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  1. #1
    powerliftmike's Avatar
    powerliftmike is offline AR-Hall of Famer
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    Training routine theory?

    When training for max strength for powerlifting is the best way to train by doing cycles with dead, back squat, front squat, and bench meaning project max and work on %s until you reach it, but everything else biceps, tricep work, push press keep reps low but go as heavy as possible every time (ie no progressive cycle for non-competition exercises)?

  2. #2
    Doc.Sust's Avatar
    Doc.Sust is offline Retired "hall of famer/elite powerlifter"
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    Quote Originally Posted by powerliftmike
    When training for max strength for powerlifting is the best way to train by doing cycles with dead, back squat, front squat, and bench meaning project max and work on %s until you reach it, but everything else biceps, tricep work, push press keep reps low but go as heavy as possible every time (ie no progressive cycle for non-competition exercises)?
    i wouldn't go as heavy as i could all the time, but there is no veed to use a projected max or percentages for lat pulldowns. when your core lifts are light, lift auxiallaried light with more reps, as you lift heavy , increase the weight and cut out llauxilaries 3-3 wks before maxing, in theory sure you can use prcentages for anything, but it would become a monotonus project and chances are it would lead to overtraing the minor muscles since you are treatiing them like a major group.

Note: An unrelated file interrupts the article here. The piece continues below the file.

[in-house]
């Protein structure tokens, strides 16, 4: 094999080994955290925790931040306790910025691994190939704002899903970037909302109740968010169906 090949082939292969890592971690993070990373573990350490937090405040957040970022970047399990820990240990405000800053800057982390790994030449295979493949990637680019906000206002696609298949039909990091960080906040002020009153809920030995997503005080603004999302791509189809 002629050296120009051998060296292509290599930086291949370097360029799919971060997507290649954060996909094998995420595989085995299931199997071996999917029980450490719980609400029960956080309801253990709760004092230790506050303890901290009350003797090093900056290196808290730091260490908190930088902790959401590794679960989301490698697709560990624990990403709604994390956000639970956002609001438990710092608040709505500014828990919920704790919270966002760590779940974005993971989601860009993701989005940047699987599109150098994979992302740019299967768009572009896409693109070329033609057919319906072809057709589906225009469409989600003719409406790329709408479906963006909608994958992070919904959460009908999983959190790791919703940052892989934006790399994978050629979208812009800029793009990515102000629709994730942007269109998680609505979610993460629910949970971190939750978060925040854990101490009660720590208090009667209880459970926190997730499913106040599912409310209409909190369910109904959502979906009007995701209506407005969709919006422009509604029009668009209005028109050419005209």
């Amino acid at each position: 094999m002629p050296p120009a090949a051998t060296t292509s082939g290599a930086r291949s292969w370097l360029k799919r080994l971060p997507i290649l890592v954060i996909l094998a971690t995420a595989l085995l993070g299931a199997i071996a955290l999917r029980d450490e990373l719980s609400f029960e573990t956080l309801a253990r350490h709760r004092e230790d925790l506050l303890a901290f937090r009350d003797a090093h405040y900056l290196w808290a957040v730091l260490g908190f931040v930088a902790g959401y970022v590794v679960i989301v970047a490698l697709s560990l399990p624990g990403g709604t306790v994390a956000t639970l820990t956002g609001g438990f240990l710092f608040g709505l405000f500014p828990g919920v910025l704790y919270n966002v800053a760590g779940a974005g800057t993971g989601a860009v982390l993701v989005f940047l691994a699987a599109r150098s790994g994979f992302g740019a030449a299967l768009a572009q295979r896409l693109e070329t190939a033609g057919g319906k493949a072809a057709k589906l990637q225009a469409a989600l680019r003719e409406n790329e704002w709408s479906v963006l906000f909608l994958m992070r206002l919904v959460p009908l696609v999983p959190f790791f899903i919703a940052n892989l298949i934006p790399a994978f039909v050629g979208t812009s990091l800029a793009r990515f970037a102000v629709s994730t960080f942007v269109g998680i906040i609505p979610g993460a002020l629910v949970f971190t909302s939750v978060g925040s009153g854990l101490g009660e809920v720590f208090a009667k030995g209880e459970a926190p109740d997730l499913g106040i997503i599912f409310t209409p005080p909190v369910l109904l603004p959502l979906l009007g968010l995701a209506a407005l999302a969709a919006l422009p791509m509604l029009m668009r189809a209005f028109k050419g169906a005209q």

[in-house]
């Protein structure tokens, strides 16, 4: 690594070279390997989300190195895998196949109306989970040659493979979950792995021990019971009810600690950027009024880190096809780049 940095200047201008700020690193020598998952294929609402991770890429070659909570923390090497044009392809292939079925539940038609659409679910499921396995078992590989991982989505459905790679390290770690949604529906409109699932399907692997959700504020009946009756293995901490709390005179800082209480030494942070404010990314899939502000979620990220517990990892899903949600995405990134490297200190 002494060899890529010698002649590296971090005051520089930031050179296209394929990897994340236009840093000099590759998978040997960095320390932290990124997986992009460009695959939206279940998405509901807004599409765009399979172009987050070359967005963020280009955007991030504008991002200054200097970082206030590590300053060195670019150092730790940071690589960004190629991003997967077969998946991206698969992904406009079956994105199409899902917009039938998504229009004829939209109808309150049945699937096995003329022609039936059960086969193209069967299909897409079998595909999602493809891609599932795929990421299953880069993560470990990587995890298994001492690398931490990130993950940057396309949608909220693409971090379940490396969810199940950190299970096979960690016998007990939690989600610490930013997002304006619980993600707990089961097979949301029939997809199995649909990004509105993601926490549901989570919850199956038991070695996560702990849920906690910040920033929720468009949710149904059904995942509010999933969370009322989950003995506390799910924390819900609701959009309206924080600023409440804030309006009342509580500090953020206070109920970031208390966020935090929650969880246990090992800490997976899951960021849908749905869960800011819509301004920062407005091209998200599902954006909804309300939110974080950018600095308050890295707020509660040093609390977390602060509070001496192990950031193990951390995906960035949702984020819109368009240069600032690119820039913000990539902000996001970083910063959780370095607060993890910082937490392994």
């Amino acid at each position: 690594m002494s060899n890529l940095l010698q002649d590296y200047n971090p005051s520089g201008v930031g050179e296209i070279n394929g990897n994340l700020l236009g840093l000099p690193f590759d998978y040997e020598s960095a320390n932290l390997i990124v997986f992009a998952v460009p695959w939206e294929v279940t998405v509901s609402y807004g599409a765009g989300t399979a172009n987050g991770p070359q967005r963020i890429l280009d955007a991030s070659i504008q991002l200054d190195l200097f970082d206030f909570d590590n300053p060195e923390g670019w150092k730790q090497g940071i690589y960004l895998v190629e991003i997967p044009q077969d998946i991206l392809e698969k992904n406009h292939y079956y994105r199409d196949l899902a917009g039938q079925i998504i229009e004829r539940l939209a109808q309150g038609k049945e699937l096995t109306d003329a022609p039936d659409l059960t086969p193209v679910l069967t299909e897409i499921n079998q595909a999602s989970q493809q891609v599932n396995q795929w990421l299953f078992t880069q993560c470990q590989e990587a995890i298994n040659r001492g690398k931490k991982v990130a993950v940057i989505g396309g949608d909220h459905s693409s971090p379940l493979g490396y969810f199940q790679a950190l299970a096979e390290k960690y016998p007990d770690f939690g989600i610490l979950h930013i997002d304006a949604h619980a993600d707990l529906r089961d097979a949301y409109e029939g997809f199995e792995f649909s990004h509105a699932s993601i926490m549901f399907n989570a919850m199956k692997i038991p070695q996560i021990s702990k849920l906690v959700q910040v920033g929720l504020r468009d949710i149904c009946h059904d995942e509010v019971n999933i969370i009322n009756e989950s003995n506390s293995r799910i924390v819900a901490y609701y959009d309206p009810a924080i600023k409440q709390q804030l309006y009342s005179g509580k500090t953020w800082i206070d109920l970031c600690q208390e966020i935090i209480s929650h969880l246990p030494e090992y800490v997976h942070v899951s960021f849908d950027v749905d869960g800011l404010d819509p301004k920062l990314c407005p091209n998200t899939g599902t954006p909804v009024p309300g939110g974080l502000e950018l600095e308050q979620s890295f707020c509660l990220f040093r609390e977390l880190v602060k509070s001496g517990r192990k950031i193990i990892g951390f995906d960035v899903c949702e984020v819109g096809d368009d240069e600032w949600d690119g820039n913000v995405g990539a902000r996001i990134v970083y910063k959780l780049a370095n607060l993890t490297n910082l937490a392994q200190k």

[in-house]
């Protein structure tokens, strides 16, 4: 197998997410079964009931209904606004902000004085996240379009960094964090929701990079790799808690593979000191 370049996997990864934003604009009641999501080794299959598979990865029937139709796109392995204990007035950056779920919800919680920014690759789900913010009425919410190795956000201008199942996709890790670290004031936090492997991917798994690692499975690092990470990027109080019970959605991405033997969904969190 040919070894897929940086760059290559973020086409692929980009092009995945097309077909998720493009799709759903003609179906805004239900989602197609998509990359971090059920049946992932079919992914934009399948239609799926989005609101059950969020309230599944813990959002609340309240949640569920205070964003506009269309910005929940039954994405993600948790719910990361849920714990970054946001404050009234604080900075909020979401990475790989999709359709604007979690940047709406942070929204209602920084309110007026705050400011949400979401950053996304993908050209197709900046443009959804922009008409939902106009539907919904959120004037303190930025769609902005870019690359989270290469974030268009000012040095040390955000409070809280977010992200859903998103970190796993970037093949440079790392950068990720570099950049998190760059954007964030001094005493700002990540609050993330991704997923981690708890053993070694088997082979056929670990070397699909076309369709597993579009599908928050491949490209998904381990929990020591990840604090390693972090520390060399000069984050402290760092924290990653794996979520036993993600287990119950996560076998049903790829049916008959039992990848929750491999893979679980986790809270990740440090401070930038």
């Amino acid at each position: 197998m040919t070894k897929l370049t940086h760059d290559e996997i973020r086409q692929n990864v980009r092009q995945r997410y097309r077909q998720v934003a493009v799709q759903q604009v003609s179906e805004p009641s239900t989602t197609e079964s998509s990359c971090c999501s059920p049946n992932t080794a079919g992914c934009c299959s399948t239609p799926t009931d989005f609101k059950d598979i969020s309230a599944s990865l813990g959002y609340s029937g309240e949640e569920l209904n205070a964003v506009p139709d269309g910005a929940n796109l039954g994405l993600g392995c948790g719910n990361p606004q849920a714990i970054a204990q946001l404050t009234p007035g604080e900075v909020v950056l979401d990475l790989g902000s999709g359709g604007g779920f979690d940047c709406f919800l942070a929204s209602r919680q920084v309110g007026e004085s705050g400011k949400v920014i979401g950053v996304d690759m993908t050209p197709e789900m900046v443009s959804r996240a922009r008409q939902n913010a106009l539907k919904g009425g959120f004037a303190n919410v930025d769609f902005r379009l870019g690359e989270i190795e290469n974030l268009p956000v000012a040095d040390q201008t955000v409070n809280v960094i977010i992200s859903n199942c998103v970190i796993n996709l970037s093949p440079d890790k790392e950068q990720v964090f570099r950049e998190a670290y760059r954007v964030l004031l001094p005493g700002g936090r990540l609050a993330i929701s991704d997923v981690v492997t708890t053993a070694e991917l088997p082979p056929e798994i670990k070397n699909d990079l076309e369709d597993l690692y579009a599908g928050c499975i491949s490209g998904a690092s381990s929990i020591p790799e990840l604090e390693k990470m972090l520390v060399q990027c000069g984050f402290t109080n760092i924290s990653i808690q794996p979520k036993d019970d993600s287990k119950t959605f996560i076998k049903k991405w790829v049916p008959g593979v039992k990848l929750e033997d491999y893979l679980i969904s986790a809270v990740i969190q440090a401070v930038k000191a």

3. #3
    Velkar182 is offline Banned
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    If you are applying the reactive method or wave training the only option is to use percentages or else your CNS will suffer adversely. It is important to progressively increase your CNS stimulation, so going as heavy as you can will fry your circuitry. I have taken my deadlift from 600 pounds 13 months ago to 775 (w/ straps) by using Ed Coan and Phillipi's reactive Dl training, which was adjusted for me by my coaches.
    One bit of advice I can probably help you out with is assistance excerises. A guy in Wisconsin @ Madison did research that showed that putting mini cycles in the assistance workouts stimulates strength perpetuation, but even more, stimulates muscle growth and volume capacity of the muscle by stimulating glycogen storage in the muscle (and I think the liver). I have been doing such mini cycles for three years old and I have absolute cannons and I only train biceps once or twice a month.
    How the mini cycle works is like this: the first time you do an assistance workout, do a ridiculous volume and kill yourself with really light weight, say 10-15 sets and a total of 200-300 reps. then move into moderate weights the next workout doing 9 sets with about 90 reps. By the end of the cycle you will be doing 8 sets with heavy weight for about 32 reps. You can adjust the workouts to suit you, but just keep cycling around, until you are four weeks out and then stop the cycle. Get back to GPP where at a couple of weeks to 1 and 1/2 weeks you cut out assistance.

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